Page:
Out of all the Pagan religions that exist today, witchcraft may be one of the most feared and least understood by the public. However, modern witchcraft usually bears no resemblance to the green-skinned, warty, cackling hags whom movies publicize.
Although witchcraft falls under the umbrella term Paganism, Pat Barbary, high priestess of MoonFire coven, emphasizes the clear distinction between the two.
“Witchcraft is very specific because it’s the practice of using your will to blend reality or to venerate the different gods and goddesses in a devotional way, and I think that Paganism is a broad term that just basically involves everyone who isn’t Christian,” Barbary said in an interview with The Daily. “To some extent, some hardcore Christians even feel that Catholics are Pagan.”
Like Henderson, Barbary’s first experiences with the Pagan world also started when she was young, in the form of a feeling of unfulfillment that she couldn’t quite identify.
“I was raised Catholic — I was very spiritual and very devout — but I was always looking for more in the church. Once I figured out what was missing, I realized I didn’t have the aspects of what you’re really doing when you’re practicing a ritual, because a Catholic ritual is very, very boring as opposed to a Wiccan ritual, which is really happy and exciting, and you can feel the energy and flow — I felt like I was coming home,” Barbary said.
Her fascination with witchcraft specifically came into being when she was a seventh grader researching the Salem witch trials for a report.
“I remember I was just really intrigued that the hysteria had been caused by a servant girl’s beliefs in spirits, and from that I started researching astrology and tarot and a number of other things. Eleven years old, that’s when I started getting into it,” Barbary said.
After college, Barbary moved to Massachusetts and soon became involved with the EarthSpirit community, a Neopagan group that focuses on venerating the earth. In 1987, Barbary decided to start her own coven, which eventually became MoonFire. In the most basic sense, MoonFire follows British traditional Alexandrian Wicca, which was founded by Alex Sanders in the mid- to late-1900s. Similar to Paganism itself, Wicca contains several subsets of more specific ideologies and practices; Alexandrian Wicca is distinct from other types of Wicca, such as Dianic Wicca, which is female-oriented and goddess-centered, while Alexandrian Wicca worships both gods and goddesses, and strives to further knowledge.
“We believe that Alexandrian Wicca is an evolving spiritual path because you can’t ignore all the influences around you,” Barbary said. “Religion is based on the spiritual, and there’s a lot of things out there that haven’t been explored. My belief is that whatever you pray for or believe in, those intentions all go to the same source and it doesn’t matter what religious system you follow.”
Outside of MoonFire, Barbary and her husband Paul own Artes and Craft, a Pagan and witchcraft store in Hartford, Mich. Artes and Craft specializes in selling handmade, locally crafted and sourced products, ranging from soaps and candles to spell kits and ritual tools, and also caters to a wide range of Pagan religions and practices.
“My favorite part of owning a store is probably planning the events — I really enjoy having people do that discovery thing where they walk in and they go, ‘Ooh!’ — I like being able to show people that there are other people like them around, and it’s growing,” Barbary said. “I think the Michigan area is coming of age, whereas I think the East and West Coast came of age in the ’80s. There’s a mainstream group of people that are getting into occult who want to learn and are dabbling.”
But with the bloom of new blood comes certain boundaries. Newcomers to witchcraft tend to underestimate the dangers that come with the practice, and after years of experience, Barbary has two important cautionary points.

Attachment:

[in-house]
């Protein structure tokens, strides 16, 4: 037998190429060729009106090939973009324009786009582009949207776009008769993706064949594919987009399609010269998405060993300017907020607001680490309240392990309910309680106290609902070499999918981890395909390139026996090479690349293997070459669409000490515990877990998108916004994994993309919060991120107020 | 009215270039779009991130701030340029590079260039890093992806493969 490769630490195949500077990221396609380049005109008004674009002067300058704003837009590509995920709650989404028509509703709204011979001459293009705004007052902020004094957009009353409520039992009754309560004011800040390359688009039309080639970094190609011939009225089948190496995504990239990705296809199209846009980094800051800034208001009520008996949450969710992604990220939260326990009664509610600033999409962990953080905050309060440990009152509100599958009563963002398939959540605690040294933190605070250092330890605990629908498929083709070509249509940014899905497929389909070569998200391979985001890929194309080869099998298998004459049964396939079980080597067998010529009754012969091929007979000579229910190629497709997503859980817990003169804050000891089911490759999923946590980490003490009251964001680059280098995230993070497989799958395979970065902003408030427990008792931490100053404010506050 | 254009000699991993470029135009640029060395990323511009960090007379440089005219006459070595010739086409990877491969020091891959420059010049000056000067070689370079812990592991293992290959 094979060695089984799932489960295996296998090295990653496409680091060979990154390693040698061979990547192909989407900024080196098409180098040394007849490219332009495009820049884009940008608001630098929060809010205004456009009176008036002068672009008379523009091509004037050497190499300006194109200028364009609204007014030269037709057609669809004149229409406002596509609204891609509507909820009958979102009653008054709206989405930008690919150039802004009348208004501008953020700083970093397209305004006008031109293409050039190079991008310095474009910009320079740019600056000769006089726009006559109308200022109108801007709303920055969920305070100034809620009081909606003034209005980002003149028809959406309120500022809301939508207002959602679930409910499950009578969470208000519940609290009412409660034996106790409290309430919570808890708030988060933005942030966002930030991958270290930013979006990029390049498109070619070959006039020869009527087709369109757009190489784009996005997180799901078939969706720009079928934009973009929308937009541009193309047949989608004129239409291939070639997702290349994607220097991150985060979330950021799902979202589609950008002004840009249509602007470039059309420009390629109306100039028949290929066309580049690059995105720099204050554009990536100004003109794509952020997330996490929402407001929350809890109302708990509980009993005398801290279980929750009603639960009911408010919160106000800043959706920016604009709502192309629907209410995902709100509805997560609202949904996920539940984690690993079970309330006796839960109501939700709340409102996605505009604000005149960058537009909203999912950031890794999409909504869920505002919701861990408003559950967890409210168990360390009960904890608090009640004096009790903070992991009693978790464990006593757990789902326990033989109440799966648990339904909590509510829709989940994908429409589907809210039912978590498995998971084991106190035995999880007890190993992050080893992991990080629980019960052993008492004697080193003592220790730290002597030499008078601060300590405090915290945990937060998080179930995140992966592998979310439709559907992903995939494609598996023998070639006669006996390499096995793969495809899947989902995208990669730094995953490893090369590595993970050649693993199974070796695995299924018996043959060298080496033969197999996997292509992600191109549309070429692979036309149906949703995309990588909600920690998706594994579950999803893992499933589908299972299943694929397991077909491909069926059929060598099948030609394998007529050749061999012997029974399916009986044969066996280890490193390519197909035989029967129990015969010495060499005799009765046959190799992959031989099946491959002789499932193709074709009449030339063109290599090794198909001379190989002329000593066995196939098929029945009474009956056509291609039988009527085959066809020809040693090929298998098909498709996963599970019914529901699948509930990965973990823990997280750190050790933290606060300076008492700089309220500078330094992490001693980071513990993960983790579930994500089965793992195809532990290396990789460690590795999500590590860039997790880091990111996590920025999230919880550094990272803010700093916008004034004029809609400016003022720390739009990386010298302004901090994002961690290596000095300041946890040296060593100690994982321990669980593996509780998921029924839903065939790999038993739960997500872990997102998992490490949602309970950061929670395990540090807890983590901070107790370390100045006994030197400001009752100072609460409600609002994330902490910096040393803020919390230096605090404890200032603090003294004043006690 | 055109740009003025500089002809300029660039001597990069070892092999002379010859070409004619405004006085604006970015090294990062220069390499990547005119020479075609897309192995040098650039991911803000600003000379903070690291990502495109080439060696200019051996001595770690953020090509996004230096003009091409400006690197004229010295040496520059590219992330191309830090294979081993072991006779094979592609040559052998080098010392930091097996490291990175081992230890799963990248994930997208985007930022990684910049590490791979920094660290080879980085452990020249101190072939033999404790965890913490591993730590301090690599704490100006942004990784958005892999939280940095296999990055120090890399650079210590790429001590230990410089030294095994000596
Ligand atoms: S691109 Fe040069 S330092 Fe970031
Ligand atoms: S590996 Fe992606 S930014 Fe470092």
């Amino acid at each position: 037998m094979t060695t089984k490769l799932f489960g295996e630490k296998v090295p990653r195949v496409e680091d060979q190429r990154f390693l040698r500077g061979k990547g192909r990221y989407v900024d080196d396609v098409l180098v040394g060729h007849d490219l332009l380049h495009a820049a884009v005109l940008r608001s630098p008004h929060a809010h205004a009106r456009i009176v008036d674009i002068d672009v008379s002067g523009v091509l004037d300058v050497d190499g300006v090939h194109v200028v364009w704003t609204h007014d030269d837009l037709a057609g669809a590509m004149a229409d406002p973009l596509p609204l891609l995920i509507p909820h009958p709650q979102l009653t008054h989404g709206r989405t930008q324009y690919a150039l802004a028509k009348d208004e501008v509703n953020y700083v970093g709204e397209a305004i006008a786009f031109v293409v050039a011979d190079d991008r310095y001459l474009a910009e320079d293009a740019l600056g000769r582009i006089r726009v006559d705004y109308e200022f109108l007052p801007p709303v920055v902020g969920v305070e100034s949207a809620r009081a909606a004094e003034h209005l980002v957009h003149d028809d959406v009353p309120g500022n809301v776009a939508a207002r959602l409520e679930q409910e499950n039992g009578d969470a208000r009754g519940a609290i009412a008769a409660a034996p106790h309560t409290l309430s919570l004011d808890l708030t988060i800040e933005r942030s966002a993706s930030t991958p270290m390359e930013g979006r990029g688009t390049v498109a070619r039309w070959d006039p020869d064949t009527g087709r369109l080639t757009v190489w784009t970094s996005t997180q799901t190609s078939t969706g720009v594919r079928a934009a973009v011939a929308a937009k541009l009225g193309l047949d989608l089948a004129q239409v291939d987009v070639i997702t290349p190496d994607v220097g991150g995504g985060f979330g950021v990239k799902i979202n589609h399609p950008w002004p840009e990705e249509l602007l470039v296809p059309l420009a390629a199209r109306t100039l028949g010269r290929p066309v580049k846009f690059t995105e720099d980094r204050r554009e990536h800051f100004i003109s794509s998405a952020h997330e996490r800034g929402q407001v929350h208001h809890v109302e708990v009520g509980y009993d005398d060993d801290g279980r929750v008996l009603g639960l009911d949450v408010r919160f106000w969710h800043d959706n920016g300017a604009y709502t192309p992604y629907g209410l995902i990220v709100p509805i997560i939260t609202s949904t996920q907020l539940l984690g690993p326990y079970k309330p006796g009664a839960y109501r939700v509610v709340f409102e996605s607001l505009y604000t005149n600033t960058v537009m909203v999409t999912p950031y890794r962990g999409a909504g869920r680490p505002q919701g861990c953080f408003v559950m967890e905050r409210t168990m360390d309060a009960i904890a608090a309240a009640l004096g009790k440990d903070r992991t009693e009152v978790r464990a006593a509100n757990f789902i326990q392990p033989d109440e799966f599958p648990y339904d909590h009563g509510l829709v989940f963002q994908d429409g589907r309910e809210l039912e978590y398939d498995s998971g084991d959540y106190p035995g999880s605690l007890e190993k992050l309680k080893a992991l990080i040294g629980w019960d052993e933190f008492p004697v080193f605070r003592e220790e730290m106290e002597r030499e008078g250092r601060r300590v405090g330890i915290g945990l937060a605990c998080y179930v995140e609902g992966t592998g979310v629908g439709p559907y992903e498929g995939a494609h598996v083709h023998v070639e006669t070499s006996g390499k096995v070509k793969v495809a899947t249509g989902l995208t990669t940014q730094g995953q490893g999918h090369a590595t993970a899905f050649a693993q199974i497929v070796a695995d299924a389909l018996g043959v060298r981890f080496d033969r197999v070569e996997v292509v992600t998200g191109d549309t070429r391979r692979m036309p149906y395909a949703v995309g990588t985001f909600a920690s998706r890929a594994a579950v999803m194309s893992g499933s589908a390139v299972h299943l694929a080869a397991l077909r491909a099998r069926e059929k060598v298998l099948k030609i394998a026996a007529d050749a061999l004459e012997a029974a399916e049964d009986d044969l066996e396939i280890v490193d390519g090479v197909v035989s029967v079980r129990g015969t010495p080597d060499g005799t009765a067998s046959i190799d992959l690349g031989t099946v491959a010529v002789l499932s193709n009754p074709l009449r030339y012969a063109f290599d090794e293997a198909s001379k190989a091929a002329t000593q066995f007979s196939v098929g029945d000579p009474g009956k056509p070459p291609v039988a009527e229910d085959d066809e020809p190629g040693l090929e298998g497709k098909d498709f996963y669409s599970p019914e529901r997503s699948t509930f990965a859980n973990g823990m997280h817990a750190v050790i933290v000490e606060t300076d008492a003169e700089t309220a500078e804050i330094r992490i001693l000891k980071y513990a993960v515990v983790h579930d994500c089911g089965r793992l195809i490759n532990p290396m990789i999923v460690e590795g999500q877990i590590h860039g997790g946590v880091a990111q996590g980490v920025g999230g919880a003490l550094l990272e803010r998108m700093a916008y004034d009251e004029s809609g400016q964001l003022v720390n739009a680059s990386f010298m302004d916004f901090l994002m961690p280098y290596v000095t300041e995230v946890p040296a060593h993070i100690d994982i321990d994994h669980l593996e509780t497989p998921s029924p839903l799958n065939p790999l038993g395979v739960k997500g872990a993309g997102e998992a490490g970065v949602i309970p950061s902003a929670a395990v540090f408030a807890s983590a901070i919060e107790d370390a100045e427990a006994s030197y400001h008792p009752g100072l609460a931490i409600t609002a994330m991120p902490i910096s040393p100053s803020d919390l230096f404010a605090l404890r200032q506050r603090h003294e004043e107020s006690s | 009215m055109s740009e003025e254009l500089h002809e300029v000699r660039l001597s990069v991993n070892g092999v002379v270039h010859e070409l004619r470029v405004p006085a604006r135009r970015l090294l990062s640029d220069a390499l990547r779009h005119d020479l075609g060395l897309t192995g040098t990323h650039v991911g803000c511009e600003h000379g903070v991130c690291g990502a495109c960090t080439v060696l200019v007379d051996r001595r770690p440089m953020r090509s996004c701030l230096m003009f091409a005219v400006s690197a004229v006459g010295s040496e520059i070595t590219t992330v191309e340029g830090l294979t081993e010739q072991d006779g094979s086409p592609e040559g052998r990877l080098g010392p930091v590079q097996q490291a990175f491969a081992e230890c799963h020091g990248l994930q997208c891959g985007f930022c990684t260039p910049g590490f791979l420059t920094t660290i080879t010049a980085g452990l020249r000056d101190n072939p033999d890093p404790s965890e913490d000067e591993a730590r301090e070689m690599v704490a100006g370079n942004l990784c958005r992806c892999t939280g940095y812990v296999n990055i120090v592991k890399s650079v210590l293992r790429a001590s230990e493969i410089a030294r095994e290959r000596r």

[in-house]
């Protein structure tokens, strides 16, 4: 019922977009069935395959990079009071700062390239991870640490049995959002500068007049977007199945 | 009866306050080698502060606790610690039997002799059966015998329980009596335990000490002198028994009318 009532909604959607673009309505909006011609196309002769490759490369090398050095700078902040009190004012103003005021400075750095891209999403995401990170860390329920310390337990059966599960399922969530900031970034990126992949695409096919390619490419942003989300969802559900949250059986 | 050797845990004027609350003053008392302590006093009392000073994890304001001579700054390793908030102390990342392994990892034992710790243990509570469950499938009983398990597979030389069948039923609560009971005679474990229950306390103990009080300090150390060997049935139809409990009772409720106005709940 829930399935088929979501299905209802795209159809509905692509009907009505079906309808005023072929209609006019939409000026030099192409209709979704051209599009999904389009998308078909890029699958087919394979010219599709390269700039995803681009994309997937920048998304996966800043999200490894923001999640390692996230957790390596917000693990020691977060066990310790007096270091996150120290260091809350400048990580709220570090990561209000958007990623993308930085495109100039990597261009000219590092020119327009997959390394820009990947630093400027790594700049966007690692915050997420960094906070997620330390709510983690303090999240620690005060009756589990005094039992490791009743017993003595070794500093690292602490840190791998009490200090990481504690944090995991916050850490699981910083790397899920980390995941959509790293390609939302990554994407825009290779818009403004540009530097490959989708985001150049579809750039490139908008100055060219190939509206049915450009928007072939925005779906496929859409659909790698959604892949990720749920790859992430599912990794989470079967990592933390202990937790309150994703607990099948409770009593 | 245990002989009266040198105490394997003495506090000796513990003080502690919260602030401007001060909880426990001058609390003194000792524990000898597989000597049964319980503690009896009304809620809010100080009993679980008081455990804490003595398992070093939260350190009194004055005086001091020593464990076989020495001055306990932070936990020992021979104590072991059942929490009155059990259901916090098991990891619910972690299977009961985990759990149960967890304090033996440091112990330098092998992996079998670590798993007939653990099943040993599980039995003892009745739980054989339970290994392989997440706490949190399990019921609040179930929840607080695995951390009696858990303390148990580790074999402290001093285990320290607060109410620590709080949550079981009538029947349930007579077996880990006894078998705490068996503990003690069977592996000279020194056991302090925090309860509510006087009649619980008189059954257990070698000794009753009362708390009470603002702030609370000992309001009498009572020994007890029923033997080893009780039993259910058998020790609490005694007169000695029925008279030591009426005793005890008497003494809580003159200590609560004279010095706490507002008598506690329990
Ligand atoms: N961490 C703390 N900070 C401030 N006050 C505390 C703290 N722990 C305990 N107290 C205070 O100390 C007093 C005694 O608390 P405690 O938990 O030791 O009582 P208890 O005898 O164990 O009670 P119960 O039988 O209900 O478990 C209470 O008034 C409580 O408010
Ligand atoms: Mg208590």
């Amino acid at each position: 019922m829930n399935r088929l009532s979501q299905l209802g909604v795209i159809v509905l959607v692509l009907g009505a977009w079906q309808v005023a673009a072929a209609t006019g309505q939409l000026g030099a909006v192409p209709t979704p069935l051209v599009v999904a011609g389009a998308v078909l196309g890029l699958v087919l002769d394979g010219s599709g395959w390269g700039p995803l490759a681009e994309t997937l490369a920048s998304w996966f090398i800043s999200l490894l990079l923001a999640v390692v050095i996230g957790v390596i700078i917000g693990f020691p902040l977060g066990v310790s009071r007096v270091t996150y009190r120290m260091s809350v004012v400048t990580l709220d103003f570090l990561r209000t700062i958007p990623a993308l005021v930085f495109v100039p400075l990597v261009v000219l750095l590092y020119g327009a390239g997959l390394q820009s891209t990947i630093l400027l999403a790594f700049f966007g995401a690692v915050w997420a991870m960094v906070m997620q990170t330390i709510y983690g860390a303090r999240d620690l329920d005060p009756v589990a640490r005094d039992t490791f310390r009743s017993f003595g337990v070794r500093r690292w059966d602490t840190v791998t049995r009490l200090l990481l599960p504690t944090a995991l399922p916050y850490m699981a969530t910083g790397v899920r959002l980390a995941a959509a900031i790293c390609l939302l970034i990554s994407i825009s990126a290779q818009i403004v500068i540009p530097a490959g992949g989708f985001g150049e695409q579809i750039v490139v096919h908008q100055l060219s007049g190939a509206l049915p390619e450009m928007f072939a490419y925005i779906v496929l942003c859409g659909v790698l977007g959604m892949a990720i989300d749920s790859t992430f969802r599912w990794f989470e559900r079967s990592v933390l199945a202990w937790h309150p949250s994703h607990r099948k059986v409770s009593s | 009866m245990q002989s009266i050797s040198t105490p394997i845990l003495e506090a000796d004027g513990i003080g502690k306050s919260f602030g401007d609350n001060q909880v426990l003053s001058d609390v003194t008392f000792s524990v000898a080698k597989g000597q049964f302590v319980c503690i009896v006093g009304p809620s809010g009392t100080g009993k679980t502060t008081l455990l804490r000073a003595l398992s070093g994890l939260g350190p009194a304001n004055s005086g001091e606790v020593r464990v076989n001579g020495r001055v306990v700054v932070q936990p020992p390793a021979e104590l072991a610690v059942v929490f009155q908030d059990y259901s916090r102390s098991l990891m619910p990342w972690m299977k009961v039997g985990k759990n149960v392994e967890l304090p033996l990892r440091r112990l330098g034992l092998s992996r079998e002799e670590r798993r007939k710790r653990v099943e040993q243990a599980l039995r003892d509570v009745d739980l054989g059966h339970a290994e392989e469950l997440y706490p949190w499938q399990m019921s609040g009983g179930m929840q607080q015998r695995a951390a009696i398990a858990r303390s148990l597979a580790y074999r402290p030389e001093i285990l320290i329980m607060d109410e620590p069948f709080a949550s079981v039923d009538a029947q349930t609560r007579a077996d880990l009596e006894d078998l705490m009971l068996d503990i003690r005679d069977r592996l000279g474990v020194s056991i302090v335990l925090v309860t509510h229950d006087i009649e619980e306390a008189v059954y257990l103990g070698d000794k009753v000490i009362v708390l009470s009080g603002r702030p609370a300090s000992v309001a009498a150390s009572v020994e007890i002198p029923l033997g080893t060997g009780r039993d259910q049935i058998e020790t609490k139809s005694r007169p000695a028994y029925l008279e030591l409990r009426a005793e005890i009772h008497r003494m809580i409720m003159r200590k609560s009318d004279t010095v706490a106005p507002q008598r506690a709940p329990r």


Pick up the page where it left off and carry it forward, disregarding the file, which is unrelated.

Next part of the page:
“People that are involved with the practice really need to be honest with themselves; they need to know who they are, because once you’re working to bend reality, if you’re in denial about something, that will mess with what you’re doing,” Barbary said. “People also have to be careful with the term ‘harming none,’ because if you bend, change, alter or manipulate, you are not capable of harming none. Any time you’re doing a spell or even wishing innocently, you are basically altering somebody else’s reality to some extent.”
On top of being knowledgeable enough to give advice, Barbary’s role in the Wiccan community has also changed throughout her journey with witchcraft.
“Paul and I are a team, and we have found ourselves in a position where we are elders. We’re the ones bringing young people into the fold and saying, ‘Yes, it’s OK to do this,’ and I feel like all those things I thought I knew when I was 20 or 30 have become things that I really do know now — it’s a nice place because it allows us to talk to people with confidence and experience,” Barbary said.
For now, change is still slow and steady. Witchcraft and Paganism still face significant sociological and cultural hurdles before they can be readily accepted by an American majority. Barbary, however, has high hopes for what is to come.
“I really do believe it’s the movement of the future, and I feel like the movement of Paganism is getting so widespread that it’s starting to feel like it’s going to be the next biggest ‘religious’ movement, and I say that in quotation marks because I feel like it’s more of a spiritual thing,” Barbary said.
Rob Henderson is equally optimistic about Paganism’s quiet growth, even though he doesn’t have full access to the Pagan community due to a disability that leaves him wheelchair-bound.
“There aren’t a whole lot of public groups in Ann Arbor these days — a lot of quiet groups are out there meeting in their own living rooms,” Henderson said.
When it all comes down to it, though, Henderson’s and Barbary’s experiences reflect an impression of Paganism that’s altogether different from the malevolent evil that non-Pagans might fear; Henderson points to the tolerance that Paganism offers, just as Barbary champions the positive energy that her rituals offer her.
“We’re all in the same universe, and we can at least help each other stay out of each other's ways long enough to get to where we need to go,” Henderson said.